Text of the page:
Feargus O'Sullivan is a contributing writer to CityLab, covering Europe. His writing focuses on housing, gentrification and social change, infrastructure, urban policy, and national cultures. He has previously contributed to The Guardian, The Times, The Financial Times, and Next City, among other publications.
Residents may think they know, but a massive new report suggests a far more complex reality.
If you want to live in a European city where residents think affordable housing is easy to come by, avoid London and head for Ljubljana. That's one of the possible conclusions to draw from a massive new report on European cities published by the E.U.
According to Eurostat's 2015 Urban Europe report [PDF], published this week, most European big city residents feel that decent housing they can afford is increasingly hard to come by. As the map above shows, only in Athens and Greater Manchester did more than half of citizens agree that decent value housing was easy to find. In slightly smaller cities, however, things get a little easier. Among cities of between 600,000 and 1.2 million inhabitants, more than half of respondents in Ljubljana, Naples, Palermo, and Diyarbakir, Turkey, agreed that affordable housing was easy to find.
Predictably, it is in wealthy northern European cities where people feel that finding good value housing is toughest. Less than 19 percent of respondents in London, Paris, Berlin, Hamburg, Vienna, Munich, Stockholm, and Oslo thought affordable housing was easy to find.
But when it comes to the realities of housing affordability, how much credence can we give to this one measure, based on public opinion? In terms of perception, for example, Vienna and London appear to be on roughly the same level, even though the latter surely has far higher housing costs when compared to average income. Indeed, if you look at another map, which shows how many people are satisfied with their household’s financial situation, a rather different picture emerges.
Even though residents of Vienna and Munich expressed doubts about whether they can find affordable housing with ease, they are also among the happiest with their incomes in all of Europe, with over 83 percent of citizens in those cities responding that they were satisfied with the financial situations of their households. Meanwhile, the number of Athenians satisfied with their financial situation is far lower, even though the same people consider local housing relatively affordable.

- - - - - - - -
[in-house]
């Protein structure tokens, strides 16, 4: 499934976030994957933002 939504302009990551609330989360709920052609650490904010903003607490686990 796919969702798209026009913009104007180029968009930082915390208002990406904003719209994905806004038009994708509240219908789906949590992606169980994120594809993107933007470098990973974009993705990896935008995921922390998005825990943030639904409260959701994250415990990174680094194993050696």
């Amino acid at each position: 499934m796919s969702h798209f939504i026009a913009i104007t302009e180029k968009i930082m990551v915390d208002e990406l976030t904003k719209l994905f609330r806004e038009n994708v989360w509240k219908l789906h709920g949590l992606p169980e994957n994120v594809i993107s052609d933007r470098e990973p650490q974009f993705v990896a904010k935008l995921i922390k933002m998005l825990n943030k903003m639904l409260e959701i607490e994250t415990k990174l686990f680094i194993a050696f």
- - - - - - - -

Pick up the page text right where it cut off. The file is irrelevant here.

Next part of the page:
The average home age and size across Europe also varies hugely. Take the map below, which shows the most common construction period for dwellings across Europe's regions.
Here we can see that the housing stock in Wales, rural France, French-speaking Belgium, Eastern Germany and Polish Silesia is notably older than elsewhere, with most dwellings built before 1919. These regions all have something in common: they’re industrial heartlands that experienced intense urbanization over a century ago. They are also regions where economic growth has recently been relatively sluggish. The one exception to this rule is of course rural France, where depopulation of the countryside has removed any real pressure for massive redevelopment.
The map also reveals some interesting reflections of Europe's recent history. The effect of two world wars and the global depression, for example, is still writ large in Europe’s housing map. In only two small regions across the map does housing stock built between 1919 and 1945 predominate. By contrast, Great Britain’s and Sweden’s largely green coloring, which denotes housing built between 1946 and 1970, shows how vast those countries’ public housing construction programs were in the years following World War II.